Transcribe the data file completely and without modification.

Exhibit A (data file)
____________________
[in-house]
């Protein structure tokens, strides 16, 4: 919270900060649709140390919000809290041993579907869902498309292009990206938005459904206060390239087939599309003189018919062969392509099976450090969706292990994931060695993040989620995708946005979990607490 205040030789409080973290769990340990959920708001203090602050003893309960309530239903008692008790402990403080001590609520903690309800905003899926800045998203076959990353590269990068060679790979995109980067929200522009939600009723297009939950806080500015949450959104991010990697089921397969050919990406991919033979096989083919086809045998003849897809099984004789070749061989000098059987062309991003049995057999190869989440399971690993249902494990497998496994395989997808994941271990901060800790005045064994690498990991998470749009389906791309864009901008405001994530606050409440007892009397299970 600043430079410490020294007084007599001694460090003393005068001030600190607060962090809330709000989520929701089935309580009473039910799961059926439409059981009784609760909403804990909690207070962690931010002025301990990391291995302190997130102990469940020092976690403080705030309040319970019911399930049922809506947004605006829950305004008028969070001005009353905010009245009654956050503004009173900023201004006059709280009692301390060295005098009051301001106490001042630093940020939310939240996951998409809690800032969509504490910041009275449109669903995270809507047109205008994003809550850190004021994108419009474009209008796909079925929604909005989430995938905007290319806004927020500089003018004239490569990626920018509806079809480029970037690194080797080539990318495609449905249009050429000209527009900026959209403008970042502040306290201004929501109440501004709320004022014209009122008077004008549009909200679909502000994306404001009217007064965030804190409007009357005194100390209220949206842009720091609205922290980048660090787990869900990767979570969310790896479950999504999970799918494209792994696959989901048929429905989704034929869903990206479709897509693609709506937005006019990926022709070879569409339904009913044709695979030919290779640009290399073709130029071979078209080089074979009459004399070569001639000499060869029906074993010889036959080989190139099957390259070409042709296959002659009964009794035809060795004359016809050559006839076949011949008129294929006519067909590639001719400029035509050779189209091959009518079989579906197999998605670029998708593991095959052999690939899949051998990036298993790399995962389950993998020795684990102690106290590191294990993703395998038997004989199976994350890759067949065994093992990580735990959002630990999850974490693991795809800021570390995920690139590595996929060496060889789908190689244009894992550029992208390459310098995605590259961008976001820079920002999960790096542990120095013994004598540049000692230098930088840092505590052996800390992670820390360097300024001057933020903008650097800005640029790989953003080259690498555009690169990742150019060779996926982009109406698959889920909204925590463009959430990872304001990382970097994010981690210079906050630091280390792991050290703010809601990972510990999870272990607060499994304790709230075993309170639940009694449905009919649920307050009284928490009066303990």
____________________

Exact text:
[in-house]
């Protein structure tokens, strides 16, 4: 919270900060649709140390919000809290041993579907869902498309292009990206938005459904206060390239087939599309003189018919062969392509099976450090969706292990994931060695993040989620995708946005979990607490 205040030789409080973290769990340990959920708001203090602050003893309960309530239903008692008790402990403080001590609520903690309800905003899926800045998203076959990353590269990068060679790979995109980067929200522009939600009723297009939950806080500015949450959104991010990697089921397969050919990406991919033979096989083919086809045998003849897809099984004789070749061989000098059987062309991003049995057999190869989440399971690993249902494990497998496994395989997808994941271990901060800790005045064994690498990991998470749009389906791309864009901008405001994530606050409440007892009397299970 600043430079410490020294007084007599001694460090003393005068001030600190607060962090809330709000989520929701089935309580009473039910799961059926439409059981009784609760909403804990909690207070962690931010002025301990990391291995302190997130102990469940020092976690403080705030309040319970019911399930049922809506947004605006829950305004008028969070001005009353905010009245009654956050503004009173900023201004006059709280009692301390060295005098009051301001106490001042630093940020939310939240996951998409809690800032969509504490910041009275449109669903995270809507047109205008994003809550850190004021994108419009474009209008796909079925929604909005989430995938905007290319806004927020500089003018004239490569990626920018509806079809480029970037690194080797080539990318495609449905249009050429000209527009900026959209403008970042502040306290201004929501109440501004709320004022014209009122008077004008549009909200679909502000994306404001009217007064965030804190409007009357005194100390209220949206842009720091609205922290980048660090787990869900990767979570969310790896479950999504999970799918494209792994696959989901048929429905989704034929869903990206479709897509693609709506937005006019990926022709070879569409339904009913044709695979030919290779640009290399073709130029071979078209080089074979009459004399070569001639000499060869029906074993010889036959080989190139099957390259070409042709296959002659009964009794035809060795004359016809050559006839076949011949008129294929006519067909590639001719400029035509050779189209091959009518079989579906197999998605670029998708593991095959052999690939899949051998990036298993790399995962389950993998020795684990102690106290590191294990993703395998038997004989199976994350890759067949065994093992990580735990959002630990999850974490693991795809800021570390995920690139590595996929060496060889789908190689244009894992550029992208390459310098995605590259961008976001820079920002999960790096542990120095013994004598540049000692230098930088840092505590052996800390992670820390360097300024001057933020903008650097800005640029790989953003080259690498555009690169990742150019060779996926982009109406698959889920909204925590463009959430990872304001990382970097994010981690210079906050630091280390792991050290703010809601990972510990999870272990607060499994304790709230075993309170639940009694449905009919649920307050009284928490009066303990």